US6657597B2 (en) * 2001-08-06 2003-12-02 Halliburton Energy Services, Inc. Directional signal and noise sensors for borehole electromagnetic telemetry system

Also Published As

Publication number Publication date Type
GB0511852D0 (en) 2005-07-20 grant
US7243028B2 (en) 2007-07-10 grant
GB2416463B (en) 2009-10-21 grant
US20060035591A1 (en) 2006-02-16 application
GB2416463A (en) 2006-01-25 application
CA2509819A1 (en) 2005-12-14 application

Similar Documents

Publication Publication Date Title
US6225806B1 (en) Electroseismic technique for measuring the properties of rocks surrounding a borehole
US6359438B1 (en) Multi-depth focused resistivity imaging tool for logging while drilling applications
US6114972A (en) Electromagnetic resistivity tool and method for use of same
US5969638A (en) Multiple transducer MWD surface signal processing
US5389881A (en) Well logging method and apparatus involving electromagnetic wave propagation providing variable depth of investigation by combining phase angle and amplitude attenuation
US6670813B2 (en) Integrated borehole system for reservoir detection and monitoring
US5877996A (en) Transducer arrangement
US6218842B1 (en) Multi-frequency electromagnetic wave resistivity tool with improved calibration measurement
US6353321B1 (en) Uncompensated electromagnetic wave resistivity tool for bed boundary detection and invasion profiling
US6597178B1 (en) Sensor for detecting the magnetic field in the area of downhole casing
US20040090234A1 (en) Apparatus and method for resistivity well logging
US6370082B1 (en) Acoustic telemetry system with drilling noise cancellation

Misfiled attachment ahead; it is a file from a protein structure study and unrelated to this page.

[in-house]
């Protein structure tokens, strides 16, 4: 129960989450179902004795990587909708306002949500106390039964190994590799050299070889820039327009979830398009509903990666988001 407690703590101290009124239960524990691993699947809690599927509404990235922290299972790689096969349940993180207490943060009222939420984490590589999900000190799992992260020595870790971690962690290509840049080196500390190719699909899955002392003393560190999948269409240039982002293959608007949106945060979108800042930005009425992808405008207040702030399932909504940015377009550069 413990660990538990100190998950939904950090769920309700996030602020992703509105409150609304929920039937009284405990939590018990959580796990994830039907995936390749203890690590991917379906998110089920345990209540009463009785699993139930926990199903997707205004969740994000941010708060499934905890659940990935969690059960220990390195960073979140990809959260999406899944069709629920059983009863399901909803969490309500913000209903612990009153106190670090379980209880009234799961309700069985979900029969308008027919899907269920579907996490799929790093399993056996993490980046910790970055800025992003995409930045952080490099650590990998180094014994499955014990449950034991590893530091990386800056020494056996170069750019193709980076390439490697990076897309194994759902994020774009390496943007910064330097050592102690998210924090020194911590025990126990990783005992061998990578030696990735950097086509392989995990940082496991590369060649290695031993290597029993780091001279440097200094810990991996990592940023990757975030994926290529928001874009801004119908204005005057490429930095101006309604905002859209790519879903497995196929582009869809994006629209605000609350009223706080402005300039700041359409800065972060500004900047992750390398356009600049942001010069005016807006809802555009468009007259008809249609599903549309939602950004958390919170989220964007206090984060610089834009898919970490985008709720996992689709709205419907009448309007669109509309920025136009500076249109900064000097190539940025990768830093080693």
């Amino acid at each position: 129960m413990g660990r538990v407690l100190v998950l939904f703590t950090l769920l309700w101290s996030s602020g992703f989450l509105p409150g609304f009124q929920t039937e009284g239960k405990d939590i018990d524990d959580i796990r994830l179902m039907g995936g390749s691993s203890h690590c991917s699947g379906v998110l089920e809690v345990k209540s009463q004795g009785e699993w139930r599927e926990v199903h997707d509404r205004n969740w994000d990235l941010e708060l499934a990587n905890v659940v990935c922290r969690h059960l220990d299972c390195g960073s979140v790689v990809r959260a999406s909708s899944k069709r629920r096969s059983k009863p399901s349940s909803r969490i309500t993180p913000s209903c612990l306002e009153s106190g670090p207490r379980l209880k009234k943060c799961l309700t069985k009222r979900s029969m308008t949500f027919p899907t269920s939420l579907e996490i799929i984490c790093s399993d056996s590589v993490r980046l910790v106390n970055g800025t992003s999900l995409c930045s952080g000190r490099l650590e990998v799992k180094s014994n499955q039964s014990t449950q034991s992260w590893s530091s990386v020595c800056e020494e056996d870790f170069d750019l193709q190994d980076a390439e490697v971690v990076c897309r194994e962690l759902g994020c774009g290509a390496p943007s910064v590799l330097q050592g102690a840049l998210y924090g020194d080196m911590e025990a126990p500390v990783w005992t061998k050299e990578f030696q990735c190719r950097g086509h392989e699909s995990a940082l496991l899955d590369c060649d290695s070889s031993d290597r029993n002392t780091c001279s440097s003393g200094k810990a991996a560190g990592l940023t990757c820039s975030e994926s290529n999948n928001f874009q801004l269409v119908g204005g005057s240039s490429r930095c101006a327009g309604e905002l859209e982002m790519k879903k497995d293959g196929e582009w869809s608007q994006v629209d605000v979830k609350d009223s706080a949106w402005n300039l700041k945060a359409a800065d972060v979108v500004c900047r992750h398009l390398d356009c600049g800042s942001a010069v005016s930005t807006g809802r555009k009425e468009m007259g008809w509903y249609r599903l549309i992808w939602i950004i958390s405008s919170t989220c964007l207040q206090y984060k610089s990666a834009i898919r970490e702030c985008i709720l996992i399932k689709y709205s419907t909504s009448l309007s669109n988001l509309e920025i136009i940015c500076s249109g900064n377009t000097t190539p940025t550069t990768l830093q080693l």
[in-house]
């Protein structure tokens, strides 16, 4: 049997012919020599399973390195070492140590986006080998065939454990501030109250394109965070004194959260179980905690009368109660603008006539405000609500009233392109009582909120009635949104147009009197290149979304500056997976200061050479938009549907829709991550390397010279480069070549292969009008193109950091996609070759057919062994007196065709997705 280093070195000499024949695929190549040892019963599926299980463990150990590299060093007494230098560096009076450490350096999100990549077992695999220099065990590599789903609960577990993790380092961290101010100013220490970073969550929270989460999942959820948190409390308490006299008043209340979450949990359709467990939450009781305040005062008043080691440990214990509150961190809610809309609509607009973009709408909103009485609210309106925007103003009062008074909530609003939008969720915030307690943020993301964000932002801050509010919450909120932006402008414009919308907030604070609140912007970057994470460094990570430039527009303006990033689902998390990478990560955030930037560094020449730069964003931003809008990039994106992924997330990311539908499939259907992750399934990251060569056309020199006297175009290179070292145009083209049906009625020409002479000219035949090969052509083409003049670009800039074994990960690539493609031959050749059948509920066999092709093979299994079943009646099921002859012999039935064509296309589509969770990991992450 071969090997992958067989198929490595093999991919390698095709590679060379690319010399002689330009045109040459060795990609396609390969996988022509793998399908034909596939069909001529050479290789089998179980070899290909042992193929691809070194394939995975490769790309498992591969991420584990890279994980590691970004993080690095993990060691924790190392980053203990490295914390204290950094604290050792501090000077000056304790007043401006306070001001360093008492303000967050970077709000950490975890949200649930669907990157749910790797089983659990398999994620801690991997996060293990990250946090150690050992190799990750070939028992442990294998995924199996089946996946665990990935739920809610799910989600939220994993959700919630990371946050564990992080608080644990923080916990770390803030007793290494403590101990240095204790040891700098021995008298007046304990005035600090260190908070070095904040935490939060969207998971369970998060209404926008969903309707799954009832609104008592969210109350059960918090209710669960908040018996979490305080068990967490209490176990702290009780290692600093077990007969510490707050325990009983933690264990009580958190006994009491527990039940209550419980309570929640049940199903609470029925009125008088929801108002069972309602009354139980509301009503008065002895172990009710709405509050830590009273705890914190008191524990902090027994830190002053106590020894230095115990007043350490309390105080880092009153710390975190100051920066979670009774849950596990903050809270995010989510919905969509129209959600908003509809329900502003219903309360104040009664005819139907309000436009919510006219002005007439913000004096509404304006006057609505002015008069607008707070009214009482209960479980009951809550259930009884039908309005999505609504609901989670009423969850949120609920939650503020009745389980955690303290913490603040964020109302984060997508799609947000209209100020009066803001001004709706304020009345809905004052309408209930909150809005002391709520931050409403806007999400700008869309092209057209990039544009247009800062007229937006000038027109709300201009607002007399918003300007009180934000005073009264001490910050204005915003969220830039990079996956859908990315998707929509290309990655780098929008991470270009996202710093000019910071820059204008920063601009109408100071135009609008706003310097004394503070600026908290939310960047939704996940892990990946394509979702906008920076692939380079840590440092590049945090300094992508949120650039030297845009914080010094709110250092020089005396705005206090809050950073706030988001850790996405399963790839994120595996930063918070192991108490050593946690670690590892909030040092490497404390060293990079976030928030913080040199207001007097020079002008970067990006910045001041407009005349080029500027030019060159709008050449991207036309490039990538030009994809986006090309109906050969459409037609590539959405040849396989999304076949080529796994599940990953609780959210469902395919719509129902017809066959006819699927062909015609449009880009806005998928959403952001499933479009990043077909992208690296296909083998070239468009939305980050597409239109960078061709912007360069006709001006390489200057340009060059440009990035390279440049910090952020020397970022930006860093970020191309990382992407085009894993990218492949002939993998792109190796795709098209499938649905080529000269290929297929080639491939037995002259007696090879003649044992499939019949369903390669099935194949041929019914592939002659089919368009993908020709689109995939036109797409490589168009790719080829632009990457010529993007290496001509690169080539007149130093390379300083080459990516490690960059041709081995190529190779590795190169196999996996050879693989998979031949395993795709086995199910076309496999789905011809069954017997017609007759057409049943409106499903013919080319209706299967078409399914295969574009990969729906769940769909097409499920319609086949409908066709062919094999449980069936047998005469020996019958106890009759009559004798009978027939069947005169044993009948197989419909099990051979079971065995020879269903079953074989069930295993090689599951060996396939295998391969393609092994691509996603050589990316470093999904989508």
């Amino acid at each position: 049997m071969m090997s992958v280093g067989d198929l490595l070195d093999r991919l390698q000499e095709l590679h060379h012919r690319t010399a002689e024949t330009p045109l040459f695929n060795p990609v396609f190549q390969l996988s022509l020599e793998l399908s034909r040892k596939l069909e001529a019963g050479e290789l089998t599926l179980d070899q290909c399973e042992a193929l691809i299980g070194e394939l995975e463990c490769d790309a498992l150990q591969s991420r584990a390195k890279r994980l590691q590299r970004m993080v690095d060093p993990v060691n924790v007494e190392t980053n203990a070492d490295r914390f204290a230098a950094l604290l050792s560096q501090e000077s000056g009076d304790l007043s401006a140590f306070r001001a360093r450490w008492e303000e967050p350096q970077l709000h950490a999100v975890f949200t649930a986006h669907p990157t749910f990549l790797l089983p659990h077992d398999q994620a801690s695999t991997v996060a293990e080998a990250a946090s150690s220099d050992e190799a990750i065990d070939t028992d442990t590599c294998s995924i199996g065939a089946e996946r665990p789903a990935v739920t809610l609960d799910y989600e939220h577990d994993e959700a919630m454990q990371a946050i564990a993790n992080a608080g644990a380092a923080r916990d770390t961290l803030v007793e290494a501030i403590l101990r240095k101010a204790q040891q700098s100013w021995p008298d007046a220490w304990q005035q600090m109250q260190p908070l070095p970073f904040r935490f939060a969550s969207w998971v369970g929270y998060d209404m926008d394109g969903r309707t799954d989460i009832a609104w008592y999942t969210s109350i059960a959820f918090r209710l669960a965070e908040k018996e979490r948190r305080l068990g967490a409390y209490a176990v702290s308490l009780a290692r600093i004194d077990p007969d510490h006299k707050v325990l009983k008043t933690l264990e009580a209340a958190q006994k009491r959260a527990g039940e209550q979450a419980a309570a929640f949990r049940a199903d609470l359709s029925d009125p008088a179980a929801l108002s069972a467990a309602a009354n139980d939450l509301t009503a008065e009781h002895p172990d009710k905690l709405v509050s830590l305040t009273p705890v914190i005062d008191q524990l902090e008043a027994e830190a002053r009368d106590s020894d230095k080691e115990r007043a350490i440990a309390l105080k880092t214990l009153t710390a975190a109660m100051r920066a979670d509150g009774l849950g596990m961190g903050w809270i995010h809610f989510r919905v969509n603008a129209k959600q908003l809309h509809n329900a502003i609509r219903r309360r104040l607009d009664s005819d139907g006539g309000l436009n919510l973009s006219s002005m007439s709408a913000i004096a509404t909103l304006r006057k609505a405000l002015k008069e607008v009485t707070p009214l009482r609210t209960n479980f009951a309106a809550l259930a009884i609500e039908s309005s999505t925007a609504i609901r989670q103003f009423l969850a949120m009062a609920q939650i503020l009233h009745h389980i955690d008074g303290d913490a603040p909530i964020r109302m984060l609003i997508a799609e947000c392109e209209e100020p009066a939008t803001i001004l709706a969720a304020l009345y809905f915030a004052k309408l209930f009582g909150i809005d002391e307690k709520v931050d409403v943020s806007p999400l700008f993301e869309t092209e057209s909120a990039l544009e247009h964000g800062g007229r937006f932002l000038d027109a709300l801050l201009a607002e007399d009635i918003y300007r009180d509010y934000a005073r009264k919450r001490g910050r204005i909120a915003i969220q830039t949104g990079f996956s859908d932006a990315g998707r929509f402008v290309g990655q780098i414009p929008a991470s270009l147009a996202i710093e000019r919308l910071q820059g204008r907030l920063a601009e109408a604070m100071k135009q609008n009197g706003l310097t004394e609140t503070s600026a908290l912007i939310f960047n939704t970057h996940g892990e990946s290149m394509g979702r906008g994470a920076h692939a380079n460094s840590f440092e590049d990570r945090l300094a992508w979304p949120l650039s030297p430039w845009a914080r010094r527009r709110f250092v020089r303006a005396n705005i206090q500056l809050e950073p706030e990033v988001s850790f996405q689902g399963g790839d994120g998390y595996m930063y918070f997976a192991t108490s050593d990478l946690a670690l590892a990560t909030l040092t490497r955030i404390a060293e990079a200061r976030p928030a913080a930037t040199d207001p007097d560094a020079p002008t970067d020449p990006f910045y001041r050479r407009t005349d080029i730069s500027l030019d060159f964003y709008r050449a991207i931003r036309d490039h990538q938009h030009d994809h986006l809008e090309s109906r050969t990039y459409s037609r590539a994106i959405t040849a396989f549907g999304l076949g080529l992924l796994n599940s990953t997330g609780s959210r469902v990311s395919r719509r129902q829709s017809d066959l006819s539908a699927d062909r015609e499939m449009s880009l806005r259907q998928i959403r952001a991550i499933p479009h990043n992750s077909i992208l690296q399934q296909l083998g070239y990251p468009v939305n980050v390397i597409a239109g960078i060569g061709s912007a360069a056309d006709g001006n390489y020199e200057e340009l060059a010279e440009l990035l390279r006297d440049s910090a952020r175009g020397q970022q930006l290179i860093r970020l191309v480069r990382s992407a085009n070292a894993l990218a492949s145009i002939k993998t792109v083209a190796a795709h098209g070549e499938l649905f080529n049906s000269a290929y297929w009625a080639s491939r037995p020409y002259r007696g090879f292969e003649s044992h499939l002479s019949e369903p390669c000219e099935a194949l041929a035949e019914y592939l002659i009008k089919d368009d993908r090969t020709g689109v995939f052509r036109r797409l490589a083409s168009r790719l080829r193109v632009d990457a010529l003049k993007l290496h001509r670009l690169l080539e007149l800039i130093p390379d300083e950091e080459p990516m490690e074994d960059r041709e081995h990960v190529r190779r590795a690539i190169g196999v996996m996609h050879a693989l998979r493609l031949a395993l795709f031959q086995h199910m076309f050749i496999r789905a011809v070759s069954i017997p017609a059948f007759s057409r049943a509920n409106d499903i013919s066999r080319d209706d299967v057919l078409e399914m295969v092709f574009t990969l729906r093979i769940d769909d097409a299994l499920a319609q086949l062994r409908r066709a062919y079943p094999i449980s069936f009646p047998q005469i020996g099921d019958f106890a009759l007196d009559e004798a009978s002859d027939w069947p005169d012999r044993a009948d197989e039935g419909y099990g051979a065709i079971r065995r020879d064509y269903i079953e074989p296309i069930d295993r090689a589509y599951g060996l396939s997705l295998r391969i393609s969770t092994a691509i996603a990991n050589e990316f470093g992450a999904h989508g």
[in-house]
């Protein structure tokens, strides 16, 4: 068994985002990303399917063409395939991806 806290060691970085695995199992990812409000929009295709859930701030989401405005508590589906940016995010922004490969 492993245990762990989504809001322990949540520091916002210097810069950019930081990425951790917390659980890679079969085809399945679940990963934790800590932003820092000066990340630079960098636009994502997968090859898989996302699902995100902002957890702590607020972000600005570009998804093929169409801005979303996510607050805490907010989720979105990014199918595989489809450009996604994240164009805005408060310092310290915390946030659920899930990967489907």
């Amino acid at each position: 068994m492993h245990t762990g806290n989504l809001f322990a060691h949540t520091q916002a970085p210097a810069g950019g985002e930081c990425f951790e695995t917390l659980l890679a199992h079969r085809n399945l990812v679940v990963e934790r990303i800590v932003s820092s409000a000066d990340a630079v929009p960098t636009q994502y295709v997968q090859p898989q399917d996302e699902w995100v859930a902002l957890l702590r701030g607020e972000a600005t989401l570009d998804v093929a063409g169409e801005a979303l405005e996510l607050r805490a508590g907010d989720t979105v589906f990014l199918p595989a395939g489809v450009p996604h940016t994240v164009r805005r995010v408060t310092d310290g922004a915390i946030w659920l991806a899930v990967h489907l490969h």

US20070285274A1 (en) Multi-Physics Inversion Processing to Predict Pore Pressure ahead of the Drill Bit
US20020000808A1 (en) Permanently emplaced electromagnetic system and method for measuring formation resistivity adjacent to and between wells
US6788066B2 (en) Method and apparatus for measuring resistivity and dielectric in a well core in a measurement while drilling tool
US4553097A (en) Well logging apparatus and method using transverse magnetic mode
US6216090B1 (en) Interferometric processing method to identify bed boundaries
US6084403A (en) Slim-hole collar locator and casing inspection tool with high-strength pressure housing
US6556014B1 (en) Device and method for measurement by guided waves on a metal string in a well
US6856255B2 (en) Electromagnetic power and communication link particularly adapted for drill collar mounted sensor systems
US6188222B1 (en) Method and apparatus for measuring resistivity of an earth formation
US5084678A (en) Method and apparatus for determining the direction to a metal-cased well from another well
US20110308794A1 (en) Real Time Determination of Casing Location and Distance with Tilted Antenna Measurement
US20070052551A1 (en) Formation evaluation system and method
US5428293A (en) Logging while drilling apparatus with multiple depth of resistivity investigation

Legal Events

Date Code Title Description
EEER Examination request